Han Ming said, "Has Your Lordship heard about the horse Ji[7]? After it grew too long in the tooth, it was retired to pull a salt wagon in the Taihang Mountains[8]. Its hooves were overgrown and its knees crooked, its tail drooped and its feet were ulcerated. Froth ran down its sides and dripped to the ground, mixing with its flowing sweat as it toiled up the slope, unable to drag its cart any higher[9]. Bo Le[10] encountered it, jumped down from his carriage, took its reins and sobbed over it, undoing his own ramie coat to cover it. Ji, when this happened, lowered its head and panted, then raised its head and whinnied, and the sound carried up to heaven, ringing out like metal on stone. Why? Because Ji saw that Bo Le understood him. Now I was a lowly individual, stranded in the lowest ranks of the bureaucracy, living in poverty in a dark alleyway[11], spending my long days drowning in the morass of the vulgar. Surely it could not be that your Lordship intends wash me clean and lift me up[12], and have me praise you to the skies in Liang[13]?" 

[1] Han Ming is not otherwise well-known.

[2] Lord Chunshen, also known as Huang Xie,  was a successful politician and general in Chu. He may also have been the real father of King You of Chu.

[3] Yao suggests 候間 for 候問 here.

[4] The commentaries disagree regarding the precise reading of this sentence. He may have sighed, frowned, or expressed his displeasure in some other way.

[5] Yao (c. 2188-2089 BC) was a semi-legendary founding father of China.

[6] Shun (c. 2187-2067 BC) was Yao's successor. Yao recruited him to take over the running of his government before abdicating.

[7] This was a semi-legendary horse that could travel a thousand li (a li was a third of a mile) without resting.

[8] The Taihang Mountains are in Shanxi and Hebei.

[9] The commentaries disagree regarding the precise reading of this sentence, but the general sense is clear.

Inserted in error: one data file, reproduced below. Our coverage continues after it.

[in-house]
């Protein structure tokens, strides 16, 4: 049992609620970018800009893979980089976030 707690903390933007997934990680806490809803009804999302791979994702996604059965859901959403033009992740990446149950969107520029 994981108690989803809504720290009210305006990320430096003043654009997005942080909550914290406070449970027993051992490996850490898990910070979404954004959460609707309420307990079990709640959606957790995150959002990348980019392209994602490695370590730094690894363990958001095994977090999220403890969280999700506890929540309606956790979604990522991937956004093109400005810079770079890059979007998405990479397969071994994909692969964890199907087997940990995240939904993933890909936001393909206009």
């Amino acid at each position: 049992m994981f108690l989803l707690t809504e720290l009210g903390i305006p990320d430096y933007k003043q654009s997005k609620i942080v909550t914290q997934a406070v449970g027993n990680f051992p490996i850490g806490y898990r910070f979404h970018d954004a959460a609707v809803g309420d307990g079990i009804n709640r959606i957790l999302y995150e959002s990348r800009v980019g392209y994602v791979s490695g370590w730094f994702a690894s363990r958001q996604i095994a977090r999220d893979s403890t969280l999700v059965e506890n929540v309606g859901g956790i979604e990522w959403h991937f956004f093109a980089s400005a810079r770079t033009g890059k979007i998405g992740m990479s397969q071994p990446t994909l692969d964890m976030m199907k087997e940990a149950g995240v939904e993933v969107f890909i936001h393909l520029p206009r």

[10] Bo Le was a celebrated horse trainer who worked for Duke Mu of Qin.

[11] Yao suggests 陪堀 for 堀 here.

[12] The commentaries disagree regarding the precise reading of this sentence, but the general sense is clear. 

[13] The Taihang Mountains were in Liang. 

楚考烈王無子
King Kaolie of Chu Has No Children

楚考烈王無子,春申君患之,求婦人宜子者進之,甚眾,卒無子。

King Kaolie of Chu[1] had no children, and Lord Chunshen[2] was worried about it. He searched for women capable of bearing children and sent them to the King, but however numerous the women, this still did not result in a child.

 

趙人李園,持其女弟,欲進之楚王,聞其不宜子,恐又無寵。李園求事春申君為舍人。已而謁歸,故失期。還謁,春申君問狀。對曰:「齊王遣使求臣女弟,與其使者飲,故失期。」春申君曰:「聘入乎?」對曰:「未也。」春申君曰:「可得見乎?」曰:「可。」於是園乃進其女弟,即幸於春申君。知其有身,園乃與其女弟謀。

 

Li Yuan[3], a resident of Zhao, had a younger sister, and wished to offer her to the King of Chu. However, he had heard that she may not find it easy to conceive, and was worried[4] that the King would not value her. He sought a position as an attendant in Lord Chunshen's household. When he had obtained the position, he requested leave a leave of absence and returned late. When he came back from his leave, Lord Chunshen asked him what was going on. He replied, "The King of Qi has sent an envoy to request my younger sister. I was drinking with the envoy, and that is why I was late."

Lord Chunshen said, "Have you received the dowry yet?"

He replied, "Not yet."

Lord Chunshen said, "Would it be possible for me to see her?"

He replied, "It would." Things having thus been arranged, Yuan sent his sister[5] to Lord Chunshen and she was favoured by him. When they realised she was pregnant[6], Yuan and his sister discussed their strategy together. 

園女弟承間說春申君曰:「楚王之貴幸君,雖兄弟不如。今君相楚王二十餘年,而王無子,即百歲後將更立兄弟。即楚王更立,彼亦各貴其故所親,君又安得長有寵乎?非徒然也?君用事久,多失禮於王兄弟,兄弟誠立,禍且及身,奈何以保相印、江東之封乎?今妾自知有身矣,而人莫知。妾之幸君未久,誠以君之重而進妾於楚王,王必幸妾。妾賴天而有男,則是君之子為王也,楚國封盡可得,孰與其臨不測之罪乎?」春申君大然之。乃出園女弟謹舍,而言之楚王。楚王召入,幸之。遂生子男,立為太子,以李園女弟立為王后。楚王貴李園,李園用事。